Celtics 119, Kings 95

Celtics storm their way past weary Sacramento

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By Julian Benbow
Globe Staff / January 13, 2011

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Doc Rivers didn’t mind the misses. And in the first quarter of a 119-95 win over the Kings last night at TD Garden, the Celtics had plenty of them.

Layups, runners, jumpers, floaters.

But Rivers wasn’t watching the results, he was watching the energy.

The Celtics took 28 shots in the quarter, setting the tone and forcing a gassed Sacramento team to match it.

“The shots were everywhere, and the movement, it’s funny, we were shooting under 50 percent but it looked great,’’ Rivers said. “And you just thought that with this team if it looked great, it’ll be great eventually.’’

Eventually rolled around once Paul Pierce decided to dig in, drilling a pair of 3-pointers in the first quarter but also shoving his way through the paint for three tough layups, leaving footprints all over the Kings’ defense.

He scored 15 points in the quarter, putting the offense on his back after a dry spell in which the Celtics missed eight straight shots.

From the second quarter on, Boston shot 55.8 percent, and Sacramento couldn’t keep up.

“We had an amazing pace,’’ said Rivers. “We’re pushing the ball up the floor. I don’t know how many just point-blank layups and wide-open shots. And I told them, ‘Don’t worry about offense. If we keep doing exactly what we did and keep the pace, we’ll be good.’ ’’

Trying to avoid a three-game slide, the Celtics couldn’t have been happier to see the Kings.

Not only were they hapless to begin with, having lost 11 straight on the road, but the circumstances didn’t help, either.

At some point, the overtime loss to the Wizards Tuesday night, the two-hour wait on the tarmac, the turbulent flight to Boston, and the absence of star guard Tyreke Evans (bad ankle) were all going to catch up to the Kings.

The Celtics were unsympathetic. Pierce dropped a game-high 25 points, leading eight Celtics in double figures, as Boston won its seventh straight over Sacramento.

“Paul knew last game that none of us as a group came with the right mental approach,’’ Rivers said. “That’s what leaders have to do, and that’s what he did.’’

The Celtics are still awaiting the return of Kevin Garnett (strained calf), and in his absence they have been scattershot on defense. The Rockets ran up 108 points in the Garden Monday night, leaving Rivers disappointed, not just in the performance but in the effort.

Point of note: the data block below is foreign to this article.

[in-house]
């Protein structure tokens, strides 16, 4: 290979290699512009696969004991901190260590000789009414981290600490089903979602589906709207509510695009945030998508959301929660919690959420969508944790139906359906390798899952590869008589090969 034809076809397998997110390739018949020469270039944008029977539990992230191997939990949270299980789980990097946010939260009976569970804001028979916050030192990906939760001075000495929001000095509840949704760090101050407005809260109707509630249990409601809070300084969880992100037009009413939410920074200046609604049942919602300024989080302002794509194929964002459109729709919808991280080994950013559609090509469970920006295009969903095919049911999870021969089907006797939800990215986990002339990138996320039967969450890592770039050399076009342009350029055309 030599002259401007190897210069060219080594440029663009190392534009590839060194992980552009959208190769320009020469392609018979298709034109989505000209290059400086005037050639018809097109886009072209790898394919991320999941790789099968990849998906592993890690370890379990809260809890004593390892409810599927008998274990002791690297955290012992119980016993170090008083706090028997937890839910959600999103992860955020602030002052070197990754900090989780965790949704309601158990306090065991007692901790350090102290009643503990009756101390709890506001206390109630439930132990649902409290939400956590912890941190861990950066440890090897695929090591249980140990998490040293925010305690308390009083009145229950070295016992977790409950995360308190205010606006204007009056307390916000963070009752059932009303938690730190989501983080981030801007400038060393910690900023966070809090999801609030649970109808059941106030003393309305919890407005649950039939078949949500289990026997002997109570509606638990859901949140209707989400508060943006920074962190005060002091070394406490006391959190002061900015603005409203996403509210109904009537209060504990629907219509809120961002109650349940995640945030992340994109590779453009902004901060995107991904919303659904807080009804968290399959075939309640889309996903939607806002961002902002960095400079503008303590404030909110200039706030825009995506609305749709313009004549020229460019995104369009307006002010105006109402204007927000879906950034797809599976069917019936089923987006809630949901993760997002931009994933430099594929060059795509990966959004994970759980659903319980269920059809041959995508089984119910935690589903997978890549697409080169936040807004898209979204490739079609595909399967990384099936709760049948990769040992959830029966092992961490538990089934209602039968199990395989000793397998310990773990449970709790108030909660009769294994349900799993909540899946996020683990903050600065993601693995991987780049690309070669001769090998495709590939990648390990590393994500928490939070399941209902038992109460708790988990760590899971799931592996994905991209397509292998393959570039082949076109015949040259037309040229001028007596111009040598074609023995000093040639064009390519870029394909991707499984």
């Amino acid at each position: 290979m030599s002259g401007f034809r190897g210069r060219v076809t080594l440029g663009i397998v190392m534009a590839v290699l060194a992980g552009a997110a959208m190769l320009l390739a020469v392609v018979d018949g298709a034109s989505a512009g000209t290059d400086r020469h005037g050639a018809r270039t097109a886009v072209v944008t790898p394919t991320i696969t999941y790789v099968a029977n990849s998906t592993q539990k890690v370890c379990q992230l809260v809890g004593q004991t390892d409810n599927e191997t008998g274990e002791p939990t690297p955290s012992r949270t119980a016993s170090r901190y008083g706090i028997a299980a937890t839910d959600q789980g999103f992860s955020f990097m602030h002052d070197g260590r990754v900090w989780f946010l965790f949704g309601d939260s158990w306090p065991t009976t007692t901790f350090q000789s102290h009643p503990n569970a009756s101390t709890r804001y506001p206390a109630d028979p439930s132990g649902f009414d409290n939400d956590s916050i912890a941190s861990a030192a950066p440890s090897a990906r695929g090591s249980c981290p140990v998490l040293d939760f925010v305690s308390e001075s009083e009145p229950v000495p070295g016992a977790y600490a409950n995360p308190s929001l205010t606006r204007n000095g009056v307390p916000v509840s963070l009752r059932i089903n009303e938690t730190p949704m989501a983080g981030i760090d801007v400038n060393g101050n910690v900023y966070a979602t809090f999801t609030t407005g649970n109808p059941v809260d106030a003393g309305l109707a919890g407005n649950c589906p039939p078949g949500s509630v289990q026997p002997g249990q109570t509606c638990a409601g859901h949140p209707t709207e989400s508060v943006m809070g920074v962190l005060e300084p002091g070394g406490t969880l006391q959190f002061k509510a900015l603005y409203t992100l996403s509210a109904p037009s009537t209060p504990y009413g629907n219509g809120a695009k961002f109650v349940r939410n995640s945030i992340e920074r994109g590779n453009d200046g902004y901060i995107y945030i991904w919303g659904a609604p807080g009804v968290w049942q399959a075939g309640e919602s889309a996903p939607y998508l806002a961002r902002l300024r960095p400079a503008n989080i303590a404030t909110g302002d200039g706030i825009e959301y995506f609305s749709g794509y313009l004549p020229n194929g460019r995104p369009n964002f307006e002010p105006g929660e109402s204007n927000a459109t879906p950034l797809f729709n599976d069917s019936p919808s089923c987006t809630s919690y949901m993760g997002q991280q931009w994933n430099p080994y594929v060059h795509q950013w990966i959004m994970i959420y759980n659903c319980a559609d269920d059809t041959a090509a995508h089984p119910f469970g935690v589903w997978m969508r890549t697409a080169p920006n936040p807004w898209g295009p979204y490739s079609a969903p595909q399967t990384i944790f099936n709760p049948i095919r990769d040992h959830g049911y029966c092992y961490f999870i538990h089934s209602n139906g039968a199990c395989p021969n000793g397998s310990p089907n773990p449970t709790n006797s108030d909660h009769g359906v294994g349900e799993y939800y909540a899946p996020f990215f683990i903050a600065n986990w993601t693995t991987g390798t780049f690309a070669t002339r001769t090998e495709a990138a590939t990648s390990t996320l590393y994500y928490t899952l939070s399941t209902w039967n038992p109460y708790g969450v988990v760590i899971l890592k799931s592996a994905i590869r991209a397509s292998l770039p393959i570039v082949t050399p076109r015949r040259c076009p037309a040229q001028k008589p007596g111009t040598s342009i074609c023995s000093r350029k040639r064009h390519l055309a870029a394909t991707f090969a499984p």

Last night, the Kings shot 51.4 percent. But the Celtics won the rebounding battle (38-37), stomped through the paint (56 points), and capitalized on miscues, turning the Kings’ 23 turnovers into 34 points.

“We didn’t come out with the same energy [Monday] as we did tonight,’’ said Marquis Daniels, who scored 12 points off the bench. “We’ve just got to find a way to do it every night regardless of who we’re playing. We’ve just got to come in, get back in transition, and rebound the basketball. We’ve been getting killed on the boards, so that’s something we’ve got to focus on.

“It’s always another notch we can go to. We’ve just got to pick each other up, regardless of if it’s the starters or the second string. We’ve just got to be tuned in and play a full 48-minute game.’’

Rajon Rondo put up a double-double (10 points, 13 assists), Ray Allen threw in 14 points, knocking down four 3-pointers, and Glen Davis went for 12 points and five rebounds. Nate Robinson added 16 points off the bench.

The starters rested the entire fourth quarter, as the Celtics got the lead to as many as 28 points.

“I saw Paul icing early, I saw Ray icing early, Rondo,’’ Daniels said. “That’s always a good thing because we’re going to need those guys down the stretch.’’

Rivers needed to see his players respond to his call for more energy, and they did.

“We just wanted to put pressure on them, making sure that we were the instigators,’’ Davis said. “It means a lot. It helps the team out in so many ways just to do things harder. It helps on the offense and defensive side. It sets a standard. That’s what we need to do.’’

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